THE ENTERPRISE formerly known as ACORN once ran the election-fraud division of the progressive project, the ultimate goal of which is to fundamentally transform America. In different iterations, it still does.
The crudest forms of election fraud -- such as signing up fictional voters, then casting their ballots by mail -- are sometimes found out. Whereupon the organization wrings its hands, declares that it never authorized such a despicable thing, and fires someone.
Next election, the same players do the same thing.
Erica Greider supplies a fresh view of the nation's second most populous sate in "Big, Hot, Cheap, and Right: What America Can Learn From the Strange Genius of Texas." An editor at Texas Monthly, the author explains the state's much-heralded record of economic growth and does her best to strip away some of . . .
UNIVERSITIES, [Donald Kagan] proposed, are failing students and hurting American democracy. Curricula are "individualized, unfocused and scattered." On campus, he said, "I find a kind of cultural void, an ignorance . . .
OUR OLD PAL Nick Anderson, like all progressives, is a gun-control absolutist. His latest contribution appears today. The point he makes is predictable and, in its essence, wrong. But it is done with good craft, effectively, and within the rules of the cartooning game, fairly and squarely.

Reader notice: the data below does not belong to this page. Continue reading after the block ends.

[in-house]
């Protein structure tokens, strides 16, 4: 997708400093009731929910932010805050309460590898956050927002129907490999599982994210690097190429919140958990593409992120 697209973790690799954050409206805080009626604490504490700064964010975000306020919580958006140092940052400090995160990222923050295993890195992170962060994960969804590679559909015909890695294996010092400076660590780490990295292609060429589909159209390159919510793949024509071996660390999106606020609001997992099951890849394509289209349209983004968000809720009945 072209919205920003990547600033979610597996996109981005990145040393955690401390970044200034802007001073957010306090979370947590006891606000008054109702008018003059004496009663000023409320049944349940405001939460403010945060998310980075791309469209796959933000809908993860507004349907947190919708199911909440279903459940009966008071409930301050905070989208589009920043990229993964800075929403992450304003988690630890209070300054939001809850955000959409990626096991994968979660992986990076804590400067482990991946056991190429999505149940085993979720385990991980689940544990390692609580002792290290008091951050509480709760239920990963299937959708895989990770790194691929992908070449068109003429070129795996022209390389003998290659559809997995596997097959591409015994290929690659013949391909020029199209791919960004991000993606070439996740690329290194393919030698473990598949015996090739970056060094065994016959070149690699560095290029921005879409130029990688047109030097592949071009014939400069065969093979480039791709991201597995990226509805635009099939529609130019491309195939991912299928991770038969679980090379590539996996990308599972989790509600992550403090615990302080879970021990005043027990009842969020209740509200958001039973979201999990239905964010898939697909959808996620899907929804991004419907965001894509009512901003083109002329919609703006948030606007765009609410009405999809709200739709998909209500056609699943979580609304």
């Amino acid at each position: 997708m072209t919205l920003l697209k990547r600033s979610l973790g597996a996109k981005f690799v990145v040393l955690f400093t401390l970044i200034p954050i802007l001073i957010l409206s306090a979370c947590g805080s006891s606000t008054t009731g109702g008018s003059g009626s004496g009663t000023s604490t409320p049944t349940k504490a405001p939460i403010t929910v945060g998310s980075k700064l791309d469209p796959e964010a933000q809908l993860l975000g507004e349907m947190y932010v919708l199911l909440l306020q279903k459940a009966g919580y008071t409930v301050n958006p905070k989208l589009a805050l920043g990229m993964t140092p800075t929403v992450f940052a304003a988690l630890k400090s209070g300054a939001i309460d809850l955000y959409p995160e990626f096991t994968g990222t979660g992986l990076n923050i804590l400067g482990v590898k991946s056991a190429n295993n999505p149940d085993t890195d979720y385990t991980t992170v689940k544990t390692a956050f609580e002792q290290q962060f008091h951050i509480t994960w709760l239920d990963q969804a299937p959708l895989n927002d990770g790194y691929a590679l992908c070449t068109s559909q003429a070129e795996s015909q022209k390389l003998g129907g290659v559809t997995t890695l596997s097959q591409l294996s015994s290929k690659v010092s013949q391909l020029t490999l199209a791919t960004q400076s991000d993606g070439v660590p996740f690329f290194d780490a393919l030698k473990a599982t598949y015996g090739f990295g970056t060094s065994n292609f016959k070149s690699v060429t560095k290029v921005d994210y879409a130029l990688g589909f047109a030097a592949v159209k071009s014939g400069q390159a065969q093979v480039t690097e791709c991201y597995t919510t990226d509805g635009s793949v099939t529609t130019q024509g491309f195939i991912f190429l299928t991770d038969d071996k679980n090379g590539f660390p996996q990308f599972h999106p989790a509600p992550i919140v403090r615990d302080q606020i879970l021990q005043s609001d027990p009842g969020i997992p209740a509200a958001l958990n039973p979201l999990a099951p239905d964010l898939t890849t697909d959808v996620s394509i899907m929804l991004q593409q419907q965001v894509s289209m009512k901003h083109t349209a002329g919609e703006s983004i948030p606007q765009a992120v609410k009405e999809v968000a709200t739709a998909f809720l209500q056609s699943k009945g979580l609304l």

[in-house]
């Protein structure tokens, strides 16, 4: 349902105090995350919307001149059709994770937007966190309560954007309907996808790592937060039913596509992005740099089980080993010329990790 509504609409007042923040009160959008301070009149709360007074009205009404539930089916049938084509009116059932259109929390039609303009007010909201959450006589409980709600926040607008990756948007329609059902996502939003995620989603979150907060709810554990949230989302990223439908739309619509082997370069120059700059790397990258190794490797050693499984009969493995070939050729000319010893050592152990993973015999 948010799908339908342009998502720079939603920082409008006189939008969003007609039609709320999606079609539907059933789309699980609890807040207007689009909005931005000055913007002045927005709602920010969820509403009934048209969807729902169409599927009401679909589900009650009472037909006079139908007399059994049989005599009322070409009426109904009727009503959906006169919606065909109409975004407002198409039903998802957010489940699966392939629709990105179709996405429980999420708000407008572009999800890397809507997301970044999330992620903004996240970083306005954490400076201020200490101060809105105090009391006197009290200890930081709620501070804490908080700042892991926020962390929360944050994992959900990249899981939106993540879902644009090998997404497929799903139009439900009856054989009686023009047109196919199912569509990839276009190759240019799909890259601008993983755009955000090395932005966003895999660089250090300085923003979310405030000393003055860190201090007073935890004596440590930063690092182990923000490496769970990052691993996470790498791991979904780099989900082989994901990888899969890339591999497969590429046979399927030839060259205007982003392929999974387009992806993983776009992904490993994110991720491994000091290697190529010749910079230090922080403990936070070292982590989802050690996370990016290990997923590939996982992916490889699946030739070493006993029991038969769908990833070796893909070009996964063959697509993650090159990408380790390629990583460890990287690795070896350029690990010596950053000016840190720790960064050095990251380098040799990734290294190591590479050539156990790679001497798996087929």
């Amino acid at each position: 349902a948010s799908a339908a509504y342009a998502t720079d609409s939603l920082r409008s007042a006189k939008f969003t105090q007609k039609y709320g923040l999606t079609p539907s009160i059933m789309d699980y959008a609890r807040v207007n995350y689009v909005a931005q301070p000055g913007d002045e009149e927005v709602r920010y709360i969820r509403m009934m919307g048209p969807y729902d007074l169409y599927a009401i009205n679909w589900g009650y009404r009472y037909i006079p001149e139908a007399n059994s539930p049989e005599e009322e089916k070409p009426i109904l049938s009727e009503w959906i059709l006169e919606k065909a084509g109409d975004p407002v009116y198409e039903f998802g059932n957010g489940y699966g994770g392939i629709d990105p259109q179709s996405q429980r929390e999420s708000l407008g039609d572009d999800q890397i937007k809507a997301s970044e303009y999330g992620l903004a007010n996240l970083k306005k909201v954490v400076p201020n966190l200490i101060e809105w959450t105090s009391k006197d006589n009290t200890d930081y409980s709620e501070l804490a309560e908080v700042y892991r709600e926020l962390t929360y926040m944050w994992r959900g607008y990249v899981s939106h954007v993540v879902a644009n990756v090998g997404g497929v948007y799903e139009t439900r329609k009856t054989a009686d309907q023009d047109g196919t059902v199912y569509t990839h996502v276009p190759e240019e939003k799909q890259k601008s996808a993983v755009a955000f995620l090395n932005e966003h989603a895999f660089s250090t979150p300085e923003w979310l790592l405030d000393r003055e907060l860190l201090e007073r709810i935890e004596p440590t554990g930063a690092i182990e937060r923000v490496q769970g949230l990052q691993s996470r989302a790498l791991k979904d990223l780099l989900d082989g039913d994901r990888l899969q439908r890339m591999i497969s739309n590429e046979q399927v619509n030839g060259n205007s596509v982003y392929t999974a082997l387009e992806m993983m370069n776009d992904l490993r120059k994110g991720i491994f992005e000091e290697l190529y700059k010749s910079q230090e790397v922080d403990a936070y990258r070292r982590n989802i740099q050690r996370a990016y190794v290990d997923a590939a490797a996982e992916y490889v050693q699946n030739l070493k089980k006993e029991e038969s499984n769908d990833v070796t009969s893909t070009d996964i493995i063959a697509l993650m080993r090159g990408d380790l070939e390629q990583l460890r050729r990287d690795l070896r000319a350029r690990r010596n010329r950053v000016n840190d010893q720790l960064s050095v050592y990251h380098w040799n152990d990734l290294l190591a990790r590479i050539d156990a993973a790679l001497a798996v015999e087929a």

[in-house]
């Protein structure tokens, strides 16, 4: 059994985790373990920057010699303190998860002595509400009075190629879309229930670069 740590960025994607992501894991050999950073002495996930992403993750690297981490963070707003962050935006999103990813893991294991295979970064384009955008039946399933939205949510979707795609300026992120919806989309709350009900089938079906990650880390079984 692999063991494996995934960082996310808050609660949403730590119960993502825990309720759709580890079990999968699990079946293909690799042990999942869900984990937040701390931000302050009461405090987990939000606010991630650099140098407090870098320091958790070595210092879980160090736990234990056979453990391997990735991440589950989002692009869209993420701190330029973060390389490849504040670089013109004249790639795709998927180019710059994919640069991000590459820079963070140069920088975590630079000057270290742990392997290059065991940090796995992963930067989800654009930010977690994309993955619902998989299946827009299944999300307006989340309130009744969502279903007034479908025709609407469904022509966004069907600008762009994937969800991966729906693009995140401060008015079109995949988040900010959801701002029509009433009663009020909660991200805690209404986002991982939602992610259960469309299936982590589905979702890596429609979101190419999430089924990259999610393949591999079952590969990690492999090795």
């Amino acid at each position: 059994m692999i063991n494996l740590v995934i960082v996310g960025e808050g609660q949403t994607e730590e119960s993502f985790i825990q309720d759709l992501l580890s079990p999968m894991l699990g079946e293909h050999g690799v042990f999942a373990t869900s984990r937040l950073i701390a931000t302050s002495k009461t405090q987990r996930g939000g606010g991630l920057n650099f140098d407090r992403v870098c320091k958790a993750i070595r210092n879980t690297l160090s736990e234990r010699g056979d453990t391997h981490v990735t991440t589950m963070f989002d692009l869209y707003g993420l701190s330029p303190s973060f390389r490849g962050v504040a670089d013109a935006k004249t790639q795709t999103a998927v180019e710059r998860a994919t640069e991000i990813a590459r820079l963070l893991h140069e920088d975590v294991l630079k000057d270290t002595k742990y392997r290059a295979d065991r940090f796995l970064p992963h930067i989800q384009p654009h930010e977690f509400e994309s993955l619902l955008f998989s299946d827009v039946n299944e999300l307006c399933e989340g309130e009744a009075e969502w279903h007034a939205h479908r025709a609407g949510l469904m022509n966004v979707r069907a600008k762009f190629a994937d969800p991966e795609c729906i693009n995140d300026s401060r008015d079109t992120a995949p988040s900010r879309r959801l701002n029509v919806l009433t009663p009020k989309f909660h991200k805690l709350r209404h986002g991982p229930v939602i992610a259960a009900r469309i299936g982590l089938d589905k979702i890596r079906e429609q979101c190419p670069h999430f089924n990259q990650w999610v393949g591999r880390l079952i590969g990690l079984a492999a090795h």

His headline, though, is a sad bit of work. It opens a window to the sarcastic-to-the-point-of-hateful progressive attitude toward our sweet land. "Welcome . . .
. . . that's what they were talking about, way back then.
The fact was that in this country, we had gone very much further toward socialism than most democratic countries in Europe -- in the extent of the public sector, with the nationalized industries, and the amount of control, and to some extent the attitudes. We had to turn back. In other words, the center is always the midway between two points, and the whole of the political debate had gone to the left. . .